More than ever comedians serve a valuable purpose in society, drawing attention to important cross-cultural and political issues in ways that can be challenging, entertaining and more often than not, funny. With such a heavy responsibility, it’s therefore understandable that only the cream of the crop amongst comedians become regulars on the stand-up circuit. Ronen Tverya, whose first name translates to ‘song of joy’ in Hebrew, is certainly aware of the pressure that comes with spreading joy and making people laugh on the world stage. He however, as a nationally acclaimed and successful performer in Israel, knows all too well how to poke fun at his own plight as well as that of his country.
His jokes often come at the expense of “[t]he differences between his country (Israel) and all aspects of life.” Explaining though that his “life [in the US] as an Israeli” is very funny, Ronen subscribes to the style of the best comedians working today like Louis C.K., Jerry Seinfeld and Chris Rock: he proudly admits that he “laughs a lot a lot about [his own] life situations.”
That being said, Ronen has encountered challenges when literally translating his shows for American audiences. He explains, “When I do comedy in English I need to think in Hebrew and then translate it into English in my head and find the right way to say it…sometimes I have to improv[ise] on stage in English – and it’s difficult to find the right word at the perfect time for the punchline.” Nevertheless, his past and future performances would suggest that such language barriers don’t serve as a barrier to his undeniable success.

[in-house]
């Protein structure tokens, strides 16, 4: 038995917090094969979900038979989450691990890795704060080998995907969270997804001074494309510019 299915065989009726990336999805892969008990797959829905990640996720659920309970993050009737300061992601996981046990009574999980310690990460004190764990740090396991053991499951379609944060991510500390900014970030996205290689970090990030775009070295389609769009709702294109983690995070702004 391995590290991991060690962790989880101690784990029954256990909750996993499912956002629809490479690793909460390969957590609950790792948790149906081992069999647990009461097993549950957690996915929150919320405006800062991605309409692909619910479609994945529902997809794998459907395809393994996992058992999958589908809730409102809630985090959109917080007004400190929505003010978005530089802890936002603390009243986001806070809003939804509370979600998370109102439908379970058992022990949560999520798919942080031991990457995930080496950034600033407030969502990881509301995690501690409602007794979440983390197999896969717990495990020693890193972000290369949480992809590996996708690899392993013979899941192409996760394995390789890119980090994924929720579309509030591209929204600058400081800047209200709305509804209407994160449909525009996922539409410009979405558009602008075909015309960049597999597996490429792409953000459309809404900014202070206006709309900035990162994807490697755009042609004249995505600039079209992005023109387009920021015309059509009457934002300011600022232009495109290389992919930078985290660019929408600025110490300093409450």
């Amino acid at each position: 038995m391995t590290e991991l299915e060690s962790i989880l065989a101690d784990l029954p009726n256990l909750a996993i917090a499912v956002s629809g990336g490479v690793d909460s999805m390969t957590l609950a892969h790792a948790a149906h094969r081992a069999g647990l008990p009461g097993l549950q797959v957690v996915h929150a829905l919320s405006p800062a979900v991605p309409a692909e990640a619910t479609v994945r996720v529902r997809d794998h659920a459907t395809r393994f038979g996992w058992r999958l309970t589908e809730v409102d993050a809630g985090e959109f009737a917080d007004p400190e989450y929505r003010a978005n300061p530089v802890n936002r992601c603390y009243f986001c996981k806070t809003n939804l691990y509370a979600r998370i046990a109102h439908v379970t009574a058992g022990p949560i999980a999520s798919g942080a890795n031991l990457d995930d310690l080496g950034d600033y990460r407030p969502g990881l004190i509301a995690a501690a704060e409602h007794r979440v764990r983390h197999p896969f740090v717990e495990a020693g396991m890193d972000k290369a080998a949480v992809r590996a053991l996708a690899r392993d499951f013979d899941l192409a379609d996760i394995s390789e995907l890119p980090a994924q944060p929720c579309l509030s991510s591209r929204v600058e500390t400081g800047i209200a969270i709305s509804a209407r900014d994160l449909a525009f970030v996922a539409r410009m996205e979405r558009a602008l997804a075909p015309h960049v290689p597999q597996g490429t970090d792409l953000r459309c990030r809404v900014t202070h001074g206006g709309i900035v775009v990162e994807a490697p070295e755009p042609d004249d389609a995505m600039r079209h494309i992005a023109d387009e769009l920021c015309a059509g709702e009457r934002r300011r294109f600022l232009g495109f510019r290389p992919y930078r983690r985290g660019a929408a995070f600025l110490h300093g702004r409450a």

Indeed, it’s not just Ronen’s unique style as a comedian which sets him apart from the rest of those performers struggling to achieve success. Ronen’s experiences on stage, as part of the Cookies and Comedy show in San Francisco with renowned comedian Tony Sparks, signify how he has reached the heights of success in the comedy world. Sparks is known as “The Godfather of San Francisco Comedy,” as noted by leading Californian publications like”‘Hoodline,” so for Ronen to be hand-picked by Sparks to perform alongside him is a huge honour. Ronen adds “[I] think if someone like Tony Sparks sees [me] and immediately wants [me] to be in his show [it] is a great step for me in America.”
Back in his home country, Ronen has graced audiences in such esteemed venues like the Camel Comedy Club (also host to renowned comedienne Kandi Abelson) and The Stand Up Factory, touted as the hottest new comedy club in Tel Aviv by the country’s leading newspaper publications.
His upcoming shows also demonstrate that things are not slowing down anytime soon, and that Ronen is a sought after figure in the world of comedy, and a forbearer for the cultural conversation. When discussing the upcoming ‘Dirty Martini’ shows in Seattle, which is scheduled to be broadcast live on Facebook on August 27, he adds “it’s a variety” show with “stand-up comedy, comedic musical acts, sketch groups,” no doubt featuring fellow high-profile and successful artists. Noting that the show will be recorded with the “best sound system” and live cameras, it’s also exciting to know that the show will be exclusively broadcast live in collaboration with Facebook for a huge number of viewers around the world.
It’s clear though that Ronen doesn’t just perform for himself. He does it for the audiences who need a laugh. “This world is stressful enough with all sorts of issues. I think comedy is a great opportunity for people to forget their problems.”